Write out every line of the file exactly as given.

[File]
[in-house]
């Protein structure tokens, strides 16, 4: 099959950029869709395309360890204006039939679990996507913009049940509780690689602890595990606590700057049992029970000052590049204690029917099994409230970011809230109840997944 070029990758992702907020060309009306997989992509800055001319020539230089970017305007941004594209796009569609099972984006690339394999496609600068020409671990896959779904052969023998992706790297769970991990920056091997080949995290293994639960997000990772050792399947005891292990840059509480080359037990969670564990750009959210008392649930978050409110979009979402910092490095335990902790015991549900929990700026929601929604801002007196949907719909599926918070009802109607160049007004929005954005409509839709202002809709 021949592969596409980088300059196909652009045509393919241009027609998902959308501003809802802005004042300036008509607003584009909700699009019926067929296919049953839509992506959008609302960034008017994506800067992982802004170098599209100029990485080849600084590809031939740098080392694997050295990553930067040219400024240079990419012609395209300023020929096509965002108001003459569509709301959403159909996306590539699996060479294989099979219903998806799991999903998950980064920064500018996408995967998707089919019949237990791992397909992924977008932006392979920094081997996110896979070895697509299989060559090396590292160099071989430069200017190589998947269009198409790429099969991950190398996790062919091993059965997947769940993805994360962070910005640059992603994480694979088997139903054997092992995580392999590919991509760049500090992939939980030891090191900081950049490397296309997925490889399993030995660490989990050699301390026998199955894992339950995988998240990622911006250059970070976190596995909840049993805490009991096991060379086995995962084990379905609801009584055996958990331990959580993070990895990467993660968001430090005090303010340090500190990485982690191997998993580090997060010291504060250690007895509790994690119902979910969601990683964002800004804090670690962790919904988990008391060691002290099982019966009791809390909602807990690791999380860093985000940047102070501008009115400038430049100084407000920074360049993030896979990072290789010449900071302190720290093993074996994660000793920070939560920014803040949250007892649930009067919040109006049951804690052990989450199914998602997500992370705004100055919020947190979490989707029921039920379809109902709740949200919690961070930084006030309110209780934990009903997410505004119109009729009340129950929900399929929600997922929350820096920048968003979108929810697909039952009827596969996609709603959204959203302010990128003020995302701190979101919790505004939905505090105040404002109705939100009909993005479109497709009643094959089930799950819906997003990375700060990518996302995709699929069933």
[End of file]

[in-house]
């Protein structure tokens, strides 16, 4: 099959950029869709395309360890204006039939679990996507913009049940509780690689602890595990606590700057049992029970000052590049204690029917099994409230970011809230109840997944 070029990758992702907020060309009306997989992509800055001319020539230089970017305007941004594209796009569609099972984006690339394999496609600068020409671990896959779904052969023998992706790297769970991990920056091997080949995290293994639960997000990772050792399947005891292990840059509480080359037990969670564990750009959210008392649930978050409110979009979402910092490095335990902790015991549900929990700026929601929604801002007196949907719909599926918070009802109607160049007004929005954005409509839709202002809709 021949592969596409980088300059196909652009045509393919241009027609998902959308501003809802802005004042300036008509607003584009909700699009019926067929296919049953839509992506959008609302960034008017994506800067992982802004170098599209100029990485080849600084590809031939740098080392694997050295990553930067040219400024240079990419012609395209300023020929096509965002108001003459569509709301959403159909996306590539699996060479294989099979219903998806799991999903998950980064920064500018996408995967998707089919019949237990791992397909992924977008932006392979920094081997996110896979070895697509299989060559090396590292160099071989430069200017190589998947269009198409790429099969991950190398996790062919091993059965997947769940993805994360962070910005640059992603994480694979088997139903054997092992995580392999590919991509760049500090992939939980030891090191900081950049490397296309997925490889399993030995660490989990050699301390026998199955894992339950995988998240990622911006250059970070976190596995909840049993805490009991096991060379086995995962084990379905609801009584055996958990331990959580993070990895990467993660968001430090005090303010340090500190990485982690191997998993580090997060010291504060250690007895509790994690119902979910969601990683964002800004804090670690962790919904988990008391060691002290099982019966009791809390909602807990690791999380860093985000940047102070501008009115400038430049100084407000920074360049993030896979990072290789010449900071302190720290093993074996994660000793920070939560920014803040949250007892649930009067919040109006049951804690052990989450199914998602997500992370705004100055919020947190979490989707029921039920379809109902709740949200919690961070930084006030309110209780934990009903997410505004119109009729009340129950929900399929929600997922929350820096920048968003979108929810697909039952009827596969996609709603959204959203302010990128003020995302701190979101919790505004939905505090105040404002109705939100009909993005479109497709009643094959089930799950819906997003990375700060990518996302995709699929069933």